Describing the sensation, Pamela said: “I started getting plantations. My heart would beat really fast for a minute, then it would skip a beat and then it would slow and then it would skip another couple of beats.

“I remember thinking, 'I feel really weird'. Then I started feeling very dizzy and my heart was going all funny and I just knew there was something wrong. I started getting a pain in my chest. I knew something was going to happen. The baby was under my shirt having skin-to-skin contact and said to my partner, 'Take the baby now' because I knew something was going to happen.

“He grabbed the baby and within another minute maybe I went into SVT and I said to the two nurses, 'I am having an SVT. Please help me'. I was terrified. It was the first SVT attack I had had in 15 years. It was a kick in the teeth.

“The nurse kept telling me I was fine. They were just not listening to me. I was so scared I said to my partner, 'Run up that hall and get a doctor'. He ran up the hall with the baby in his arms, shouting for a doctor. The SVT lasted about 30 seconds, which meant when the nurse put on the ECG machine, it was gone and my heart rate was back to normal. She kept saying, 'You're fine. Everything's grand,' even though I kept telling her I wasn't fine,” said Pamela.

After 10 minutes, the anaesthesiologist returned and asked what had happened.

Pamela explained she had had an SVT episode. She asked again if it could have had anything to do with the epidural and the anaesthesiologist said, 'No'.

The anaesthesiologist asked if Pamela had had anything else.

Pamela said: “The nurse mentioned the oxytocin injection and he said, 'Oh'. When I asked what that meant, he said if a patient was on the operating table and I gave them an injection of oxytocin and they have no cardiac problems, you would see their heart going on the monitor.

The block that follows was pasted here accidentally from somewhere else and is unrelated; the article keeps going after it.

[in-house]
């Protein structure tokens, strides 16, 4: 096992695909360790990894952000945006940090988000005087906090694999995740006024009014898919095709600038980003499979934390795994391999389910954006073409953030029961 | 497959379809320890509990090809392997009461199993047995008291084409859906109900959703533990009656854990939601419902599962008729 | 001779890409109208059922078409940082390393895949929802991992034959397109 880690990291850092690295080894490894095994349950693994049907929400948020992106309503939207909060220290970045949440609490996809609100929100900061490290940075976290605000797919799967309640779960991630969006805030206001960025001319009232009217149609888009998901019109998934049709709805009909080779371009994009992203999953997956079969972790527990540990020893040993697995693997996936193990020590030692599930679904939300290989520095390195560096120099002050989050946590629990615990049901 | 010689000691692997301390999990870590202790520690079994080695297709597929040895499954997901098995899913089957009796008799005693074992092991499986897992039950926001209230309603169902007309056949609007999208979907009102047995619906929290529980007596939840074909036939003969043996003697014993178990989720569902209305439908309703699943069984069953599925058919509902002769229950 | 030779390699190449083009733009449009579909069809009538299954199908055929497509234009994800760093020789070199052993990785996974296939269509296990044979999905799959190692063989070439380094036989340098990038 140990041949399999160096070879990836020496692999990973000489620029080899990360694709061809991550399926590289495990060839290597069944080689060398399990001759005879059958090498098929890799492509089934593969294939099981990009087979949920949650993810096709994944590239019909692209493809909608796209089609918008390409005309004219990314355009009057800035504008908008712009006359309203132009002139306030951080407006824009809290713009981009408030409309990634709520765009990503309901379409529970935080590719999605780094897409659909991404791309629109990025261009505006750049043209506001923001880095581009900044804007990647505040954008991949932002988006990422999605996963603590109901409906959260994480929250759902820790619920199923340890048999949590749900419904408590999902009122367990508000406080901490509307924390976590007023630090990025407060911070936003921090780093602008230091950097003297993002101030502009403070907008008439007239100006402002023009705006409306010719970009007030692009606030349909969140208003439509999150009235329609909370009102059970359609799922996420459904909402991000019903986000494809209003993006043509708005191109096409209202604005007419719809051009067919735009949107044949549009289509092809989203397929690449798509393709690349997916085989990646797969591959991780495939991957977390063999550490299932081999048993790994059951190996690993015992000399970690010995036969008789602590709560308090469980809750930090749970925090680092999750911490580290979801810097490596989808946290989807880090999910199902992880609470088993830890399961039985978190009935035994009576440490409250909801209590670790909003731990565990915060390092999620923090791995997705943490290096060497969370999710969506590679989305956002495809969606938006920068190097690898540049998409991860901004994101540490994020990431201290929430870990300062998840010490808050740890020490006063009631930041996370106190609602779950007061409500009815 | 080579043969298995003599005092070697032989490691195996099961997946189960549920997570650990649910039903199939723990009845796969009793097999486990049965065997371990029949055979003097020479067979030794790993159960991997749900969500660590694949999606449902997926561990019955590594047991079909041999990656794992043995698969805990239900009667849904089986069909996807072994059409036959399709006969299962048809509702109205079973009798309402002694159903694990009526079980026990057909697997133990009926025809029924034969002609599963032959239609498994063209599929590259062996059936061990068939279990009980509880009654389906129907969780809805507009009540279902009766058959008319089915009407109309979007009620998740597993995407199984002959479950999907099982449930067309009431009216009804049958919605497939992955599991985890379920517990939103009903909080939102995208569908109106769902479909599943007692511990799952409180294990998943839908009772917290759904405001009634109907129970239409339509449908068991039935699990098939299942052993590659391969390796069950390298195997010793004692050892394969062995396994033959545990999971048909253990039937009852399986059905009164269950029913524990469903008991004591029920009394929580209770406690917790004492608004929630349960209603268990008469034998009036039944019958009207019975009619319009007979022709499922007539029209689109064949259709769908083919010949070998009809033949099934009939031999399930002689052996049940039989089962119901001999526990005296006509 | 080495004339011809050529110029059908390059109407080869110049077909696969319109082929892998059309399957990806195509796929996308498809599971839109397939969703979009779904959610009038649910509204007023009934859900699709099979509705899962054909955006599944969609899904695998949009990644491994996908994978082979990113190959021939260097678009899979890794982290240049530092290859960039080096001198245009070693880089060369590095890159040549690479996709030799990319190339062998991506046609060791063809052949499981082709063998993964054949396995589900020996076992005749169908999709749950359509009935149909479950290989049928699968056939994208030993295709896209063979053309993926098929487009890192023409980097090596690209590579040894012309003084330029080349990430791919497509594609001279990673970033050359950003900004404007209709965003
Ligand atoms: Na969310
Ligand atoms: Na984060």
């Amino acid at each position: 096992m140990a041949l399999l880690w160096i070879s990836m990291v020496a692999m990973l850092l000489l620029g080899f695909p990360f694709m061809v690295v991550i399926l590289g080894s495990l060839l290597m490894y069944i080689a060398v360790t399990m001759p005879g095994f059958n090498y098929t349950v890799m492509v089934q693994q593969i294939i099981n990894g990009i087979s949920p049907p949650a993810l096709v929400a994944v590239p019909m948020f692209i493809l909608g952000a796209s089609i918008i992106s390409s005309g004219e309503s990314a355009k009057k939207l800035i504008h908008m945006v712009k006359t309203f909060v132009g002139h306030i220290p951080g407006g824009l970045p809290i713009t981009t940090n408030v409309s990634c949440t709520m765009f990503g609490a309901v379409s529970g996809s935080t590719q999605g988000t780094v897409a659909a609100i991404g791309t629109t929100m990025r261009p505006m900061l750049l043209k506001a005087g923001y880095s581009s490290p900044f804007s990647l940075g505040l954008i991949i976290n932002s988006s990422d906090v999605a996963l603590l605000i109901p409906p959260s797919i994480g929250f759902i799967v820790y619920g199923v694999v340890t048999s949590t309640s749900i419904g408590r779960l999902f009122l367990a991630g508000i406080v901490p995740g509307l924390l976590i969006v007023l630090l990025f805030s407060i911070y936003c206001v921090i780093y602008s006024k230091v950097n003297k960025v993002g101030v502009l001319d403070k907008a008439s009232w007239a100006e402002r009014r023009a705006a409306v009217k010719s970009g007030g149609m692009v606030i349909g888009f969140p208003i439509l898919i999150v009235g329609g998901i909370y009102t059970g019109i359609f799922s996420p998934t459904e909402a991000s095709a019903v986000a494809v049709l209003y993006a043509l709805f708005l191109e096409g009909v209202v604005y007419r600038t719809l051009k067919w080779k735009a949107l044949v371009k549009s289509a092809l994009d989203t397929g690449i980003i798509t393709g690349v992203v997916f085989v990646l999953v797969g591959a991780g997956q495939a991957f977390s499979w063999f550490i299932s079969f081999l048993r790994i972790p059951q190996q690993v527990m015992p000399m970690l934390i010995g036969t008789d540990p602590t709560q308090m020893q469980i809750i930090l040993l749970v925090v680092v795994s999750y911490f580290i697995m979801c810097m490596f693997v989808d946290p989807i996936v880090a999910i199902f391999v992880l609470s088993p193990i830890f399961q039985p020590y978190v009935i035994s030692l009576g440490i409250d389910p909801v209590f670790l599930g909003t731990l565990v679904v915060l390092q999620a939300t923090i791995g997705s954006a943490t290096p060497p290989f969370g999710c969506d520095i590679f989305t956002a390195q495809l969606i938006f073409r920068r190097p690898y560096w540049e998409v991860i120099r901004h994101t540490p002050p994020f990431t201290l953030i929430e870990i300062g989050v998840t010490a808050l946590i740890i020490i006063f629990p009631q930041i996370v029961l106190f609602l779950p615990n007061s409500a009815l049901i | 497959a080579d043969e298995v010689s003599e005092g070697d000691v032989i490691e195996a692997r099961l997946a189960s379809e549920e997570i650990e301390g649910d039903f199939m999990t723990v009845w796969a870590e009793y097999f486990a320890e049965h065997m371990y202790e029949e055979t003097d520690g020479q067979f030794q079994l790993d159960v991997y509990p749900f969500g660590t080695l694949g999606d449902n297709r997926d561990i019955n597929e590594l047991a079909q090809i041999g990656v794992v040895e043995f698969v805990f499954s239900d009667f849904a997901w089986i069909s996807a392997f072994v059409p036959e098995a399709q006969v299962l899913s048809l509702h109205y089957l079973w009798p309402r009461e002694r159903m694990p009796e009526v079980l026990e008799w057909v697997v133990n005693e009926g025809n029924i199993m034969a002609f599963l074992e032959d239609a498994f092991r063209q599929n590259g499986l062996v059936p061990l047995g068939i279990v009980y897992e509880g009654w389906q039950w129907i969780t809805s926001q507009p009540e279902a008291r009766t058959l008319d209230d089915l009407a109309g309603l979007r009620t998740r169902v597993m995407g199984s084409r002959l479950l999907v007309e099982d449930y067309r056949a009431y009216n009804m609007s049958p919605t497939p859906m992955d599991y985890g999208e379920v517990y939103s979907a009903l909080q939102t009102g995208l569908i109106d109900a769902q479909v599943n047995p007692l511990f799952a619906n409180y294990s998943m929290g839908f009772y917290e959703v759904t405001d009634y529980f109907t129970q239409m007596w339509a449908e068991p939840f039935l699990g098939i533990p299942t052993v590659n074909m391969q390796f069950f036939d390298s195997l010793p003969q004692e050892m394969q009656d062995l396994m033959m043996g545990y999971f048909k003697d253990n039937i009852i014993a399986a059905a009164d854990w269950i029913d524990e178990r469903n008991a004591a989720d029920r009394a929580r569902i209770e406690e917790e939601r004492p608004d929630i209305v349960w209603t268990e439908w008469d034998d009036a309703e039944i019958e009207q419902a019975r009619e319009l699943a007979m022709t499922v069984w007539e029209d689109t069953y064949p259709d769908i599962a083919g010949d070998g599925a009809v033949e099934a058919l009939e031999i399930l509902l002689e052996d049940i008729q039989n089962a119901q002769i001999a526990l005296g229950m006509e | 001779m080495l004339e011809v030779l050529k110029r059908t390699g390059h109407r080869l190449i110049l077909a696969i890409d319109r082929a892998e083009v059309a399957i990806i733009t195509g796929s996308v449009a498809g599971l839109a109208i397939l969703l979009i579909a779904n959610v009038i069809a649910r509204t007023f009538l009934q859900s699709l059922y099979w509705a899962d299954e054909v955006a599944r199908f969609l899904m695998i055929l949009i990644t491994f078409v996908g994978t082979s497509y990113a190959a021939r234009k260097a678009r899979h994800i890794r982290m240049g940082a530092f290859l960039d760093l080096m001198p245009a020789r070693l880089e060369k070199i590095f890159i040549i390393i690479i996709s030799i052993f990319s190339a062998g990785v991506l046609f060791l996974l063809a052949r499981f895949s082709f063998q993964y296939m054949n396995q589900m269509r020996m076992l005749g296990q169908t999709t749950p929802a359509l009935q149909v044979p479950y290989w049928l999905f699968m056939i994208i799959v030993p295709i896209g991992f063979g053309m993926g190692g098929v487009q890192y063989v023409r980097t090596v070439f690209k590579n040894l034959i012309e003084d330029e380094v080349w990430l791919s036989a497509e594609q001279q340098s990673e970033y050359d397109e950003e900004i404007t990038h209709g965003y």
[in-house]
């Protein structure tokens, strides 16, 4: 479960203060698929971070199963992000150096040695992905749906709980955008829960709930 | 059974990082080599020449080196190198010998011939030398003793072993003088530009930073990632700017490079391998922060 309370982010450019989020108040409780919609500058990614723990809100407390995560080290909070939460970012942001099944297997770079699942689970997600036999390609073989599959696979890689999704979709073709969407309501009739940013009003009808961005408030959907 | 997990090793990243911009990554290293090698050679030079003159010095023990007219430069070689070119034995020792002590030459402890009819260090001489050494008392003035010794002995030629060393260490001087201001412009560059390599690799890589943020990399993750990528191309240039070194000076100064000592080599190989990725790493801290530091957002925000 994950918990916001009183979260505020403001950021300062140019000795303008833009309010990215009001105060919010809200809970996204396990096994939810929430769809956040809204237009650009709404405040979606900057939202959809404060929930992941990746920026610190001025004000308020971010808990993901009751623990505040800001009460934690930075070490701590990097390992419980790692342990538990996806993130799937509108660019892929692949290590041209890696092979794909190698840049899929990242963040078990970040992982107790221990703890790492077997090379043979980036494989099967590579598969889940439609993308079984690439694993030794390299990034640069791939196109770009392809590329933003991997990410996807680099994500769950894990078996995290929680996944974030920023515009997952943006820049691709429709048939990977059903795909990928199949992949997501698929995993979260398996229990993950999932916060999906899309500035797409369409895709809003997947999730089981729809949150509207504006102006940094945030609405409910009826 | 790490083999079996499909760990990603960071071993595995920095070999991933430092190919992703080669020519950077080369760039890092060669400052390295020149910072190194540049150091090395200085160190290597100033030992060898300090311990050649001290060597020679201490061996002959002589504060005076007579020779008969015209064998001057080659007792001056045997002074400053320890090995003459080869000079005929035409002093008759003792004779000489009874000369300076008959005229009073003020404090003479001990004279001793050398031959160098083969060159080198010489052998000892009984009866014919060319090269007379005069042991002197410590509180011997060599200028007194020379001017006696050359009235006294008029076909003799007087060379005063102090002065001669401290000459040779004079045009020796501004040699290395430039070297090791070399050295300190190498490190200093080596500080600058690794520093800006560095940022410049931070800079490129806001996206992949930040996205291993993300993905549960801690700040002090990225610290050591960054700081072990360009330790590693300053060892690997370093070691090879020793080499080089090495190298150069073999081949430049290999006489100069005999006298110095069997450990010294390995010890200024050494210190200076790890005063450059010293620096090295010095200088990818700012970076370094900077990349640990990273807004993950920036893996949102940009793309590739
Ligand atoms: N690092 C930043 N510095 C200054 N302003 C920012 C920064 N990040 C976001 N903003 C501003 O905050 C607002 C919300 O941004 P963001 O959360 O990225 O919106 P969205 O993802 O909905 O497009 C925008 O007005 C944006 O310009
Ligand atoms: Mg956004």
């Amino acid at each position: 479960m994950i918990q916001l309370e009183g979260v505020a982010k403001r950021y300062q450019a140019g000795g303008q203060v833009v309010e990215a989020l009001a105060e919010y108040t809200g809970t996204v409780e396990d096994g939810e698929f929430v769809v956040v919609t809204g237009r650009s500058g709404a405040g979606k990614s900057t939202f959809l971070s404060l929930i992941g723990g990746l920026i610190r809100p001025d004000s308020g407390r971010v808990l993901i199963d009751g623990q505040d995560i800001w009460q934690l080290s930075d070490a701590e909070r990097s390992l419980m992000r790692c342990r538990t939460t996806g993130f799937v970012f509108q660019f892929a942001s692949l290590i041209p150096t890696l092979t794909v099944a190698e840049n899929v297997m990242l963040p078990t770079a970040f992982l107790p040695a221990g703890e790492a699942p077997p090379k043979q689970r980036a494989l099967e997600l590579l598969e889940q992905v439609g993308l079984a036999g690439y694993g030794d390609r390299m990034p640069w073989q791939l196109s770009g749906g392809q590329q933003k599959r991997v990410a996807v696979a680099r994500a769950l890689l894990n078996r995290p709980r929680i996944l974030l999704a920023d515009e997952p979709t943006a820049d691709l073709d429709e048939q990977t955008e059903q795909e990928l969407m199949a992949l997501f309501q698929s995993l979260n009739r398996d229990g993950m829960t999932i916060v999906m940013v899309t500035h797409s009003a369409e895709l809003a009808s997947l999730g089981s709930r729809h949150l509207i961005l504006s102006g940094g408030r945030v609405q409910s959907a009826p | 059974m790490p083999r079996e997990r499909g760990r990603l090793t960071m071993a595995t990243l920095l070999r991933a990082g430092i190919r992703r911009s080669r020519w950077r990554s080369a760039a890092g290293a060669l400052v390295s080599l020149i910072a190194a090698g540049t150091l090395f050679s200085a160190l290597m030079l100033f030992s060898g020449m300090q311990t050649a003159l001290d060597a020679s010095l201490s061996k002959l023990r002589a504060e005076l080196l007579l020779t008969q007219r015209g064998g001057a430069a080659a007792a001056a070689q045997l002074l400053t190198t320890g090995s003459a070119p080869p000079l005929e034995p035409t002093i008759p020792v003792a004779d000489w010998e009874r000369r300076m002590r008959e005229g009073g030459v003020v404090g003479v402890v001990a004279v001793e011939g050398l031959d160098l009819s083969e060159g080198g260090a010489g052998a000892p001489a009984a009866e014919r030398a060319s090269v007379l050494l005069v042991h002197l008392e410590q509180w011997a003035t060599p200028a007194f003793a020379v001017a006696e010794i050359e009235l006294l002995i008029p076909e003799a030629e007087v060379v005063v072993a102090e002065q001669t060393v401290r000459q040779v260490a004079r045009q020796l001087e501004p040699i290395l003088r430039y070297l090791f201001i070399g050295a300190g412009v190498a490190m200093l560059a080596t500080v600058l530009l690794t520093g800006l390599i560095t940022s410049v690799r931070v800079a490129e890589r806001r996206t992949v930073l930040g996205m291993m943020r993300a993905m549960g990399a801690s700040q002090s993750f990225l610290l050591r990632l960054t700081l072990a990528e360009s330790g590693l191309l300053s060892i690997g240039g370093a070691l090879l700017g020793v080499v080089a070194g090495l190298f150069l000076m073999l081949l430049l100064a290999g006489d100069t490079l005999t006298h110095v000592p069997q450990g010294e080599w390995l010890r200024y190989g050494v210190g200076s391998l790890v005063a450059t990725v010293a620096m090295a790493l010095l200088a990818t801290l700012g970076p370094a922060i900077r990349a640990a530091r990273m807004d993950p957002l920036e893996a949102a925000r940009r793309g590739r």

“I looked at all of them and asked, 'Why would you give me that? I should never have had it. You know I have a cardiac history. But no one would listen to me.

“After an hour or so a registrar came in and she listened to my heart, which was back to normal as the episode had passed, and she told me I was fine. I told her I didn't feel well and I was petrified because I had just had an SVT attack, the first in 15 years.

“I was transferred to the maternity ward after about an hour. I was lying there and I was just absolutely terrified. No one would listen to me. I couldn't get a doctor. No doctor was called,” said Pamela, who subsequently took another SVT attack, two and half hours after the attack in the labour ward,” said Pamela, who said what had happened in Letterkenny University Hospital had “ruined” her life. “ I am completely broken,” she said.

Subsequently diagnosed with ventricular tachycardia, she is scheduled for cardiac surgery in Dublin.

Anyone with any concerns about themselves or a loved one can contact the Pieta House suicide helpline, 1800 247 247, or by texting Help to 51444, or contact the Samaritans on the free number, 116 123, or by texting 087 260 9090. Both services are available 24 hours a day, seven days a week.

People are also advised to make an appointment with their local GP during office hours. During evenings, nights or weekends, from 6pm to 8am, people can contact an out-of-hours GP service at Nowdoc, 1850 400 911.